United States’ FTC just released their Data Spotlight Consumer protection report where it raises significant concerns and tries to raise awareness of cryptocurrency investments related risks.

The time has been described as a perfect storm scenario where after consumption rates plummeted during Covid19 lockdown people were surprised to have saved more than expected.

Moreover, super-rich people have touted the speculative investment and the news spread like wildfire over social media and news channels, therefore, making their audience feel like they are missing out on something if they don’t get on board with this game, thus making the price of crypto to surge, despite the cryptocurrency’s volatile nature.

In this context, scammers identified a window of opportunity as they know that people generally suffer from the fear of missing out, or FOMO, and took advantage of unsophisticated investors.

Put together, all the above and a few others can and will become ingredients of the perfect storm and result in a huge scam increase over the past 12 months the Federal Trade Commission Report refers to.

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According to FTC, the most vulnerable group was 20 to 30 years old that was up to 5 times more inclined to lose money in this context.

The numbers are especially striking for people in their 20s and 30s: this group reported losing far more money on investment scams than on any other type of fraud, 6 and more than half of their reported investment scam losses were in cryptocurrency. 7 In contrast, people 50 and older were far less likely to report losing money on cryptocurrency investment scams. But when this group did lose money on these scams, their reported individual losses were higher, with a median reported loss of $3,250.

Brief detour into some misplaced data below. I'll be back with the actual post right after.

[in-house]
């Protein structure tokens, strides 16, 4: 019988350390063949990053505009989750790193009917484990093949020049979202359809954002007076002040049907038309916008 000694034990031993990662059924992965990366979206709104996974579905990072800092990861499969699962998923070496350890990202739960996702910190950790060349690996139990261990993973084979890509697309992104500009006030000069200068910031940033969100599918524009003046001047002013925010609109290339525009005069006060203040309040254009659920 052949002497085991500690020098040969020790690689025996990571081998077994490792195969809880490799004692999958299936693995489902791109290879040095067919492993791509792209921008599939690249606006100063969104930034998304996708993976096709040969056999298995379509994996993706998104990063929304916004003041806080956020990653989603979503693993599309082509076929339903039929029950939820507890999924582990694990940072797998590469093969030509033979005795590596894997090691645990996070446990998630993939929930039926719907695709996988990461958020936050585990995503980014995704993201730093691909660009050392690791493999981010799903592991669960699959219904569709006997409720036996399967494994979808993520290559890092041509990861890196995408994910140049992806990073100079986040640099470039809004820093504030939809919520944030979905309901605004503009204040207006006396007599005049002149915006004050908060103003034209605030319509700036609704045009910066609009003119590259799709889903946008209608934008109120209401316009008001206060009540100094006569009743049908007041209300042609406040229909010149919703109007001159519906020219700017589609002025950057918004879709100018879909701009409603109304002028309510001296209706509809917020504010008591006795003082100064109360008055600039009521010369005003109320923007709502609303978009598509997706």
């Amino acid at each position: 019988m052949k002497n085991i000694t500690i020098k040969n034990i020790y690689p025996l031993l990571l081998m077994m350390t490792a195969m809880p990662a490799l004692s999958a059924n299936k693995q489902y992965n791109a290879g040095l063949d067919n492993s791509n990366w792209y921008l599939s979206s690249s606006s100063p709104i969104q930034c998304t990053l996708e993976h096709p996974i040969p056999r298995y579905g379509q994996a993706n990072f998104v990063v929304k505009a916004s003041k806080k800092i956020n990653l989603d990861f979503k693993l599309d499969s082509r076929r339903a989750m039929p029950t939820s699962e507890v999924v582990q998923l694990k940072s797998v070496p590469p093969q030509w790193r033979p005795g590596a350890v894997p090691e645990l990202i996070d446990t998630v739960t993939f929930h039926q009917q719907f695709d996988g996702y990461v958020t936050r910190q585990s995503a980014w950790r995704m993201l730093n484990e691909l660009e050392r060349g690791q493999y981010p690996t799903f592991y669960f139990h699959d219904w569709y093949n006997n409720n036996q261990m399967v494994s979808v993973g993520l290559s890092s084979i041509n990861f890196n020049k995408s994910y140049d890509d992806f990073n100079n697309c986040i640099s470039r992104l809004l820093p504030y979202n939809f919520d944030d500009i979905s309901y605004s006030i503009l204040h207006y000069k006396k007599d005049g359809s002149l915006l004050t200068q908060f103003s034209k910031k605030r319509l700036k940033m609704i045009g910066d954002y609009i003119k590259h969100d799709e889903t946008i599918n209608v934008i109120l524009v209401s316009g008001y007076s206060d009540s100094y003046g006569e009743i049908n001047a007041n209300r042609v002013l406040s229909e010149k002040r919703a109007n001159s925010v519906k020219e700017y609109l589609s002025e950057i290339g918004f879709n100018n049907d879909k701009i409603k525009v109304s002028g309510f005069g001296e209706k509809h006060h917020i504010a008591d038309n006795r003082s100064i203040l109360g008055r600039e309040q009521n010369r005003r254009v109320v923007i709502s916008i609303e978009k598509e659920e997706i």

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There is a broad pallet of investment scams that FTC cites but a few of them really stand out.

Among these you can find Government Authority or legitimate businesses impersonation, Celebrity impersonation – promising to multiply the gains in giveaway scams, fake investment websites, and much more.

Given his activity in the media and Crypto space as of late, Elon Musk was one of the most likely characters to be impersonated. His name was used more than once as a cover to scam people into sending their crypto into the fraudsters’ wallets.

Elon Musk’s appearance on Saturday Night Live show was just one of the latest opportunities for scammers to jump into action.

Fake Tesla Giveaway

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Of course, Twitter was used and from Twitter accounts users were led to a fake Tesla Crypto giveaway website.

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The FTC describes along with their data spotlight report some things to know to play it safe(er) when it comes to cryptocurrency:

Promises of guaranteed huge returns or claims that your cryptocurrency will be multiplied are always scams.

The cryptocurrency itself is the investment. You make money if you’re lucky enough to sell it for more than you paid. Period. Don’t trust people who say they know a better way.

If a caller, love interest, organization, or anyone else insists on cryptocurrency, you can bet it’s a scam.

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